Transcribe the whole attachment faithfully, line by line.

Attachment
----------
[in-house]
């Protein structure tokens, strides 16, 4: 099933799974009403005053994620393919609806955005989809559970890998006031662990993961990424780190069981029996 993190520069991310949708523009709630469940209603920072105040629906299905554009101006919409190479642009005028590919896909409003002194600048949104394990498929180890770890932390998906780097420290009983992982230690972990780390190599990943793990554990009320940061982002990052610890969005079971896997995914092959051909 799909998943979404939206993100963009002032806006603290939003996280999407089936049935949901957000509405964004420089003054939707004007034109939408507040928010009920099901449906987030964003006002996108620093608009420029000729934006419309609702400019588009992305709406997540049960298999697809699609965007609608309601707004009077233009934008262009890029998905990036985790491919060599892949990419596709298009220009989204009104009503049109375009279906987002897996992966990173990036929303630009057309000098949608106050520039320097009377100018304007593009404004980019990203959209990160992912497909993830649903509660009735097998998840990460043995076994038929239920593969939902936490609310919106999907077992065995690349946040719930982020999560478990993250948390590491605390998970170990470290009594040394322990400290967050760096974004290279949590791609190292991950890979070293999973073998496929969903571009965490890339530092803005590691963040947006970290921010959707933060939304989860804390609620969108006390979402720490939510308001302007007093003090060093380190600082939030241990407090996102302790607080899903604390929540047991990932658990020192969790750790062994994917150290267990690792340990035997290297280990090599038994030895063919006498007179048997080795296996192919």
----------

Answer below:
[in-house]
């Protein structure tokens, strides 16, 4: 099933799974009403005053994620393919609806955005989809559970890998006031662990993961990424780190069981029996 993190520069991310949708523009709630469940209603920072105040629906299905554009101006919409190479642009005028590919896909409003002194600048949104394990498929180890770890932390998906780097420290009983992982230690972990780390190599990943793990554990009320940061982002990052610890969005079971896997995914092959051909 799909998943979404939206993100963009002032806006603290939003996280999407089936049935949901957000509405964004420089003054939707004007034109939408507040928010009920099901449906987030964003006002996108620093608009420029000729934006419309609702400019588009992305709406997540049960298999697809699609965007609608309601707004009077233009934008262009890029998905990036985790491919060599892949990419596709298009220009989204009104009503049109375009279906987002897996992966990173990036929303630009057309000098949608106050520039320097009377100018304007593009404004980019990203959209990160992912497909993830649903509660009735097998998840990460043995076994038929239920593969939902936490609310919106999907077992065995690349946040719930982020999560478990993250948390590491605390998970170990470290009594040394322990400290967050760096974004290279949590791609190292991950890979070293999973073998496929969903571009965490890339530092803005590691963040947006970290921010959707933060939304989860804390609620969108006390979402720490939510308001302007007093003090060093380190600082939030241990407090996102302790607080899903604390929540047991990932658990020192969790750790062994994917150290267990690792340990035997290297280990090599038994030895063919006498007179048997080795296996192919």